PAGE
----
Balanced budget gets leadership stamp

July 12th, 2011 at 1:12 pm | 7 Comments |

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Politico reports

Support for the conservative-backed balanced budget amendment continued to gain steam Tuesday as Republican leaders argued it should be a part of the “long-term solution” to reducing the federal debt.

The freshmen have been pushing for a balanced budget amendment as a condition of their support for a debt ceiling increase. Though the dialogue among leaders has been more focused on the size of a deficit reduction package, the message from leaders today suggests they’ve heard the new class.

The balanced budget amendment will be brought to the floor for a vote next week.

“There’s a greater and greater emphasis on the balanced budget amendment to the constitution being tied to any greater debt ceiling increase,” said Mo Brooks (R-Ala.) “That is coming from the ground up.”

Republican leaders held a conference meeting with the GOP Tuesday morning to discuss the details of potential spending cuts leaders are discussing, slam the White House for what they claimed was an insistence on tax increases and reaffirm their opposition to any plan that includes new revenues.

After the meeting, Speaker John Boehner laid out three conditions the Republicans were hoping to get out of the negotiations “The spending cuts have to be larger than the increase in the debt ceiling,” he said. “Secondly there are no tax increases on the table. And thirdly, we have to have real controls in place to make sure this never happens again. Real controls like a balanced budget amendment.”

“I think everybody in that room will vote for it,” said Steve Stivers (R-Ohio.) “It’s important. We need structural change,” he said, predicting that structural change “has to be part of the final deal.”

But a balanced budget amendment will be a tough sell. It requires a two-thirds majority to pass the House, and unlike the version passed in 1995, it will require a two-thirds majority to increase tax revenues, a provision Democrats are strongly opposed to.

The freshmen also displayed a deep distrust of the president, who urged leaders of their party “eat their peas” and make politically risky sacrifices to find an agreement on the debt.

“Nobody in that room believes it. We don’t believe him,” said Joe Walsh (R-Ill), arguing that the president is a late-comer to the deficit reduction debate. “This guy comes in at the last minute and says eat your peas? He’s embarrassing. He’s clueless, just clueless.”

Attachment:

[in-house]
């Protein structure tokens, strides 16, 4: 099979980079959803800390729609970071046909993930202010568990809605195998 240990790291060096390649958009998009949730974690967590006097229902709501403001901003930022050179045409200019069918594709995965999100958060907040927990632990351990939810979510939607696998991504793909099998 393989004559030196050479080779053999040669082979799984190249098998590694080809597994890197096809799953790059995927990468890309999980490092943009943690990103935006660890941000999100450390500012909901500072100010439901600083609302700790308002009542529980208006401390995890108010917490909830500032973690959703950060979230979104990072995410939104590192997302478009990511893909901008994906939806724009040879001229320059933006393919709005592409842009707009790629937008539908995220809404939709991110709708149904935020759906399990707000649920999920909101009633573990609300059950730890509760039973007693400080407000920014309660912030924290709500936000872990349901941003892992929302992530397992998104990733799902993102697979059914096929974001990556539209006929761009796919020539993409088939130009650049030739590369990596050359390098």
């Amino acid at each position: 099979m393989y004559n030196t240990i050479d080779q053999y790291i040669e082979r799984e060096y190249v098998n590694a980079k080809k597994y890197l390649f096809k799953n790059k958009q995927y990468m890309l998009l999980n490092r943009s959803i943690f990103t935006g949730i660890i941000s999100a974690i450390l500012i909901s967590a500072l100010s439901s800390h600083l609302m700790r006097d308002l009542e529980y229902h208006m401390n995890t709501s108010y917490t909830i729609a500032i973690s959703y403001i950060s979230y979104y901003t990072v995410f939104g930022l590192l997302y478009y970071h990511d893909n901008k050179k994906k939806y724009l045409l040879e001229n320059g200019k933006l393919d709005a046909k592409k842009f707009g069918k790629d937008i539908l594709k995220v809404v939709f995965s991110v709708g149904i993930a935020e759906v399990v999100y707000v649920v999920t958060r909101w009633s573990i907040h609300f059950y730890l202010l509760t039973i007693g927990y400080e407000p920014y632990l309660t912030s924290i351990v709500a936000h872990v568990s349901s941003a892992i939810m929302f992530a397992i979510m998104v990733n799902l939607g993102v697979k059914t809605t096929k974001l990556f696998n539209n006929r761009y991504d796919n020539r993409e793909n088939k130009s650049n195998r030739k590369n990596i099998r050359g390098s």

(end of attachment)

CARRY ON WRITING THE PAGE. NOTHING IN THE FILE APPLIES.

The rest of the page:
Rep. Allen West said he wanted to be sure the spending cuts leaders were negotiating weren’t “fairy dust spending cuts” that amounted to smaller reductions than initially advertised, which kept some leaders from voting for the continuing resolution earlier this year.

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7 Comments so far ↓

  • TAZ

    I would love to see a balanced budget amendment too, but not as a “must have” in the debt negotiations.

    Anyway……

    Given the impossibility of the Republican demands, and the real chance they may not raise the debt ceiling, why are we not hearing more grumbling from the business world?

    Am I missing something or will business not bear a large chunk of such a catastrophe?

  • mikewaz

    Yes, let’s amend the Constitution to force the federal government to spend less money as a percentage of GDP than the federal government has spent in any year since the creation of Medicare and Medicaid. That couldn’t possibly have any disastrous consequences whatsoever!

  • dante

    Will this amendment actually have teeth behind it, or will the GOP still be able to discard it as they did PAY-GO when they wanted to ram through the Bush tax cuts?

  • LFC

    The freshmen have been pushing for a balanced budget amendment as a condition of their support for a debt ceiling increase.

    OMG! These people are effin’ MORONS! Do these idiots even know how bills get passed vs. how Constitutional amendments get passed? Do they even grasp that they don’t vote on and pass Constitutional amendments? That it requires approval by 2/3 of the states?

    To all GOP freshmen, here’s a refresher. Get mommy to read it to you and draw diagrams if it’s too challenging for you.
    http://www.usconstitution.net/constam.html

  • diverik

    The article quotes Speaker Boehner as listing 3 conditions the Republicans are looking for in order to raise the debt ceiling. From my interpretation, there really seems to be only 2 conditions:

    1.) Republicans get everything they want.

    2.) Democrats get nothing they want.

  • cporet

    The good thing about a balanced budget amendment is that we will have to pay for wars with increases in taxes. No more putting on the credit card. Otherwise, lunacy. See Minnesota.

  • TJ Parker

    Balanced budget amendment is stupid.